From hackers using brute force tactics to disgruntled former employees, reusing the same meeting ID is a risk that’s not worth taking. Make sure everyone responsible for setting up a video conference has been trained on how to generate a new ID for each meeting. 

Even then, risks remain. If your company uses an exposed chatroom to discuss work, that chatroom is a potential weak spot in your security defenses. This is more common than you might think, especially as brands tackle much-needed moves from an agile to matrix setup

Anyone present in your communication channels, even those that shouldn’t be, will have access to all communications. That includes newly generated meeting IDs. So, share passwords and meeting ID info carefully and keep an eye on who has access to this.

4. Only use essential features

Depending on the video conferencing tool you use, you’ll have access to a sometimes bewildering number of features. The fact is that many of these are unnecessary and may even expose you to security risks.

Does your video conferencing tool allow you to turn off the video function if it’s not needed? Do you need chat to be enabled in every meeting? Many video conferencing resources allow you to mute all meeting participants as soon as they log in. This simple change to your settings can be extremely useful if the meeting involves sensitive information. 

Essential Tools

Go through your settings and disable any features you think are unnecessary. These can be changed as the need arises. However, make sure disabling certain features isn’t going to affect the data protection that helps maintain compliance.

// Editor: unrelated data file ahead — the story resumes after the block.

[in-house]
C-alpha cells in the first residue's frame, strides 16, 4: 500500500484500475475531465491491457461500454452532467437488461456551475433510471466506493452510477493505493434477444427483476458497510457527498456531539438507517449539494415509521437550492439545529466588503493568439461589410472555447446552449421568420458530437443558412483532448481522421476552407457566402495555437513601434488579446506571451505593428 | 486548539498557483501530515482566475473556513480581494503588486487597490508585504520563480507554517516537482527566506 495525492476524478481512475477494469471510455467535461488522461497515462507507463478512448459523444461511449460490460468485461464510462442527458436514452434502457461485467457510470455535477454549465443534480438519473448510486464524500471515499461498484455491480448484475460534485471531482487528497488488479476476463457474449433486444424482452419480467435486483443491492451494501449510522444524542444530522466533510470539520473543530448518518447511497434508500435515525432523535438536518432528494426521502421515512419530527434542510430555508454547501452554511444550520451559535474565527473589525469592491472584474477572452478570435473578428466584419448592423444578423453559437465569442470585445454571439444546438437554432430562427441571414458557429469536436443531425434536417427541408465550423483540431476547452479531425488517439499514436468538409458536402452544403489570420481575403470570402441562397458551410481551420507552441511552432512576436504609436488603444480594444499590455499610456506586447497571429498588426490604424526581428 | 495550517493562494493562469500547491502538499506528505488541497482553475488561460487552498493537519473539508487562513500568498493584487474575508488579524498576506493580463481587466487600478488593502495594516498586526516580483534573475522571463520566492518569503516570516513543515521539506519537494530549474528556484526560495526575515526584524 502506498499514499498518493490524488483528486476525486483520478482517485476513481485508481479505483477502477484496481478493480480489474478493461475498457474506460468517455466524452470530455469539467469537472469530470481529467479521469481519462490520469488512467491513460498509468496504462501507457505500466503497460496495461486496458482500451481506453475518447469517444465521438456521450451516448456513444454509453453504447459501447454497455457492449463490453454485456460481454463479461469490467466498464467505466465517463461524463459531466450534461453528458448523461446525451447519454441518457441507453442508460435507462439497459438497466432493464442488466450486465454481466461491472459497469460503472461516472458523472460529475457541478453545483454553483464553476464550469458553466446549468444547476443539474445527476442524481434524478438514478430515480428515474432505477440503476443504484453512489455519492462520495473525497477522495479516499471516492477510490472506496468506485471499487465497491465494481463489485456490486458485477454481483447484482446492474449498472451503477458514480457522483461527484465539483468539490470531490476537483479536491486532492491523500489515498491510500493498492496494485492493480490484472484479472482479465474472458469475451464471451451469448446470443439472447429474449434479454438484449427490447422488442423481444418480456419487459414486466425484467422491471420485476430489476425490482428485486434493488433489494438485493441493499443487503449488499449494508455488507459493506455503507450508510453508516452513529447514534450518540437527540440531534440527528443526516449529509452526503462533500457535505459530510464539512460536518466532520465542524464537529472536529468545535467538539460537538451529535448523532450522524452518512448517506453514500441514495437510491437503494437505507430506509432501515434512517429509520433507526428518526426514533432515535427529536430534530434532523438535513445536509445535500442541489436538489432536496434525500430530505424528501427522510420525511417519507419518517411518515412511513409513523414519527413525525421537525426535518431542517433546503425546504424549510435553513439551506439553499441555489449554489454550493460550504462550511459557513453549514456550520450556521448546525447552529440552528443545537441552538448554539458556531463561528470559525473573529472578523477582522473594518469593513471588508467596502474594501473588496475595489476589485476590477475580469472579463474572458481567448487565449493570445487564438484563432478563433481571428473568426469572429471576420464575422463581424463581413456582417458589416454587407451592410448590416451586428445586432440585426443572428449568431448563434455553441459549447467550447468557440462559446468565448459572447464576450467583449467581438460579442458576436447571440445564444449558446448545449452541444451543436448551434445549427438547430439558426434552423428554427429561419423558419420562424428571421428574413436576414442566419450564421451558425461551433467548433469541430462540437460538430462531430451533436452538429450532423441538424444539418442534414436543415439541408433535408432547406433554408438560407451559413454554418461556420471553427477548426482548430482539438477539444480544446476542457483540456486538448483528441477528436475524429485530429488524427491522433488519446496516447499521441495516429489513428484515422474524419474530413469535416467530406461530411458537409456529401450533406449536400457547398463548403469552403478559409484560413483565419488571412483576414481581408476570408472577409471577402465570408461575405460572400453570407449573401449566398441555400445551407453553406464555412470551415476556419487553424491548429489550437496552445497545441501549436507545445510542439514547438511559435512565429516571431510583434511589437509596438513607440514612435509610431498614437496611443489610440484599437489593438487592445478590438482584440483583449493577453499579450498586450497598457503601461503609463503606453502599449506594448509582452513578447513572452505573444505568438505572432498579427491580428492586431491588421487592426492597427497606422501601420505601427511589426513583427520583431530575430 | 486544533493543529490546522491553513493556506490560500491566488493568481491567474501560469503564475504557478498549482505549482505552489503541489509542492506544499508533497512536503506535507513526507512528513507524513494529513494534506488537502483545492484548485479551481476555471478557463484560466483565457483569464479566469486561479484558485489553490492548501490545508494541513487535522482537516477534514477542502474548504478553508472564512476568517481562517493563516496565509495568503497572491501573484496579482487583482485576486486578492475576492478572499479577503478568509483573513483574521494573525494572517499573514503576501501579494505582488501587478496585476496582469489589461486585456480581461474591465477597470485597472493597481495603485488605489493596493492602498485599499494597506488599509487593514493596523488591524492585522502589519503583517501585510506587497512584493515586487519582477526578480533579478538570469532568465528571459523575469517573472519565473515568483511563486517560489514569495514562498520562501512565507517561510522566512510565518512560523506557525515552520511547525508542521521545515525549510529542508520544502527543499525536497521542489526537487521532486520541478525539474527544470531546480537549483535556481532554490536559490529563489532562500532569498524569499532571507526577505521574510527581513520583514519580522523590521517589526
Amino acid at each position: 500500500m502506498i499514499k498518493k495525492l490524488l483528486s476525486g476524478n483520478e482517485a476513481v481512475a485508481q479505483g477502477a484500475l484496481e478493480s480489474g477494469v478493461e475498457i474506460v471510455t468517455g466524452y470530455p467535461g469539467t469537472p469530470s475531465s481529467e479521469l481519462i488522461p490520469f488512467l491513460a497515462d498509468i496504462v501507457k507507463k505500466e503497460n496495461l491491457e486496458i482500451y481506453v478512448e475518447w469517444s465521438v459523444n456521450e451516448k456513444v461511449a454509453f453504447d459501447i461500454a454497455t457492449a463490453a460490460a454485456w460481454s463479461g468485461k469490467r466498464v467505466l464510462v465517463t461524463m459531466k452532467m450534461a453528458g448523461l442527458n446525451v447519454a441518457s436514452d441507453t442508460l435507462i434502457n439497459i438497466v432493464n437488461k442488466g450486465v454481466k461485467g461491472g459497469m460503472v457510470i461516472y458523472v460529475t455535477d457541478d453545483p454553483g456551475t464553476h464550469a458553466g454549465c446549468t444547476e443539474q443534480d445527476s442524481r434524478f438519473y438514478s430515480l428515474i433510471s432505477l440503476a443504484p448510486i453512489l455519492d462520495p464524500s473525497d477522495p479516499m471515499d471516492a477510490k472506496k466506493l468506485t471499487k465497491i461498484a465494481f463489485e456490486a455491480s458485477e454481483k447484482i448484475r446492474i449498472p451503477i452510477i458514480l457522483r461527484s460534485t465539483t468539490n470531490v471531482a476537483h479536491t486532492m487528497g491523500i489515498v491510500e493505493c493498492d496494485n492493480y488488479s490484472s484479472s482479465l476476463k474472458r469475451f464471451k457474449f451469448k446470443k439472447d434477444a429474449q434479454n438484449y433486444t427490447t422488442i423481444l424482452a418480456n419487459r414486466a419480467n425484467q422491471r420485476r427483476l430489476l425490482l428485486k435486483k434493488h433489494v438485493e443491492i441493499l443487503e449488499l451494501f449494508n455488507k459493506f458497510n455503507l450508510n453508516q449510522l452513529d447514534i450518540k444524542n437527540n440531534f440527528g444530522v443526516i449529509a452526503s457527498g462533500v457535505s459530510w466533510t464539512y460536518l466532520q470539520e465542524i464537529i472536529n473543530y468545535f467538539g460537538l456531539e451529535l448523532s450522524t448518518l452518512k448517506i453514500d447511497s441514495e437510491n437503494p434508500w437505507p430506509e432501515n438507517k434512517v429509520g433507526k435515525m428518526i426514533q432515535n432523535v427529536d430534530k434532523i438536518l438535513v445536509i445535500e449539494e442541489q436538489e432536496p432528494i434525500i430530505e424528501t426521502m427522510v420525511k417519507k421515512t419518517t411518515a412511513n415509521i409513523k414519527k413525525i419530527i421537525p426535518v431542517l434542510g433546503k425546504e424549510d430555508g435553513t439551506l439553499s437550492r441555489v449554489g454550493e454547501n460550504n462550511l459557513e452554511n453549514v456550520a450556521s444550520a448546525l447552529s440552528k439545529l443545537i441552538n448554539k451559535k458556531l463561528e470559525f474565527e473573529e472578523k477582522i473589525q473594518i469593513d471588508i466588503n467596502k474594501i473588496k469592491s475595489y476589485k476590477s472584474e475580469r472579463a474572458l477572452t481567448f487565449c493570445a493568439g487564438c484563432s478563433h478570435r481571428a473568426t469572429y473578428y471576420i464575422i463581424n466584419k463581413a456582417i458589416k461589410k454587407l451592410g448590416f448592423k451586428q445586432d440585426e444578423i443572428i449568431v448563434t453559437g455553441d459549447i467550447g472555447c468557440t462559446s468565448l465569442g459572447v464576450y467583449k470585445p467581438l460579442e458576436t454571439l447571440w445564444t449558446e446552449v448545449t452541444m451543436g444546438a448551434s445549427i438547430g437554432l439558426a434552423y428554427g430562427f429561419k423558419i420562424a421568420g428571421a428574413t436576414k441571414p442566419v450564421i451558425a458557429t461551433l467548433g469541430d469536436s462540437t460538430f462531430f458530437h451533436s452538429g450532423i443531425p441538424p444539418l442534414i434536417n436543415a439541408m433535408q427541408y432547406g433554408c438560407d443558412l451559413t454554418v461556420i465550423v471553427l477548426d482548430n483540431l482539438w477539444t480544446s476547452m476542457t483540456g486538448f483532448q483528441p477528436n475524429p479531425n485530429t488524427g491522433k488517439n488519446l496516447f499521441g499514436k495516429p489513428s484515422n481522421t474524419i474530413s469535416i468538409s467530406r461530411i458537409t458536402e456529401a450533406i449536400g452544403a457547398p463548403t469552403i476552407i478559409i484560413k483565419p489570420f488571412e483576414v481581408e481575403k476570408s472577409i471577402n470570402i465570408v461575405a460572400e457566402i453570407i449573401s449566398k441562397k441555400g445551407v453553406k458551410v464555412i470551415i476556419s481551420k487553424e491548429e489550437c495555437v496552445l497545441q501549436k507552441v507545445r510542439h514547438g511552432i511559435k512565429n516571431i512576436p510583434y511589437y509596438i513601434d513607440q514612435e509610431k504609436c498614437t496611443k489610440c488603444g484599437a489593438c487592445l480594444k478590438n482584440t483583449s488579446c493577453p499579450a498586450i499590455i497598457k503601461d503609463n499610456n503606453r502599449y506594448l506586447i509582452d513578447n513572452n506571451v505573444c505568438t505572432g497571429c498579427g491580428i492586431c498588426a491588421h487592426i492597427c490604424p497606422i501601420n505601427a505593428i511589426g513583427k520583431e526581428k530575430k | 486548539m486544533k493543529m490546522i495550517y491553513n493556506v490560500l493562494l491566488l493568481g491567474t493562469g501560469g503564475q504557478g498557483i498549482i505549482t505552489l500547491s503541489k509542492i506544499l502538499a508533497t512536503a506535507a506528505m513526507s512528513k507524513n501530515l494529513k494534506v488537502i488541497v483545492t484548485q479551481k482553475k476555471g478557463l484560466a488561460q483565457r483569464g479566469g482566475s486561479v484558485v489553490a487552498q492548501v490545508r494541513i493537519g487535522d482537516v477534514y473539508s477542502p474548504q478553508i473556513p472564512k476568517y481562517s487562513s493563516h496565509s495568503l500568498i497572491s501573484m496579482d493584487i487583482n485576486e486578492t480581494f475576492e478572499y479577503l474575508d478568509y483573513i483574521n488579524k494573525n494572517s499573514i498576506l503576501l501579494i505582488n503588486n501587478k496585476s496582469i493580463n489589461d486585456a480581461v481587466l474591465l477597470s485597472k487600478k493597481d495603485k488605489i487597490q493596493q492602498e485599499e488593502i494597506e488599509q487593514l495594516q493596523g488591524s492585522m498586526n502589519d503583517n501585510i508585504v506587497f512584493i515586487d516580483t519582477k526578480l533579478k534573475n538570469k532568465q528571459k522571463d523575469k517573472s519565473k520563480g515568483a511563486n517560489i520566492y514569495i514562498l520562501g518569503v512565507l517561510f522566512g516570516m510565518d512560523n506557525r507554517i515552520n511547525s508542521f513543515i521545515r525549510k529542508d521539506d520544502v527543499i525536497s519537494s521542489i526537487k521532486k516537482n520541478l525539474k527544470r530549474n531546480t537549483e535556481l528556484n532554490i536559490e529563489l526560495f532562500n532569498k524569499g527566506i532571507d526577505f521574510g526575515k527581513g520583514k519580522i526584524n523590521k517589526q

5. Embrace the importance of the virtual background

Far too many people consider the use of a virtual background as nothing more than an opportunity to have fun. They’ll use amusing backgrounds and think that’s the only real value to what is, in reality, a vital security tool.

Whether you’re hosting an online webinar with hundreds of participants or having a one-on-one meeting with a member of your immediate team, virtual backgrounds are security essentials. If you’re working from home, that virtual background will protect your personal privacy, while also avoiding participant distraction if something happens behind you.

If you’re hosting or attending a video conference while in the workplace, those virtual backgrounds ensure other participants can’t see anything they shouldn’t be able to. Never overlook the need for a virtual background (that doesn’t mean you can’t use a fun one).

6. Realize screen sharing is not for everyone

Whichever conference call service you use, you’ll have the option to enable screen sharing for participants. What’s often overlooked is the security concerns surrounding that function. While screen sharing is an essential part of many meetings, not everyone needs to be able to share what they’re doing.

The host of the meeting should ensure that only those that need it have screen sharing enabled. You’ll likely need to go into your settings, as many video conferencing applications allow screen sharing by default. 

This is important because should someone without authorization gain access to your conference, they’ll be able to take over the meeting. Not only is this dangerous from any perspective but even at a base level, it can cause unnecessary disruption. 

Screen Sharing

7. Make an informed decision: to record or not to record?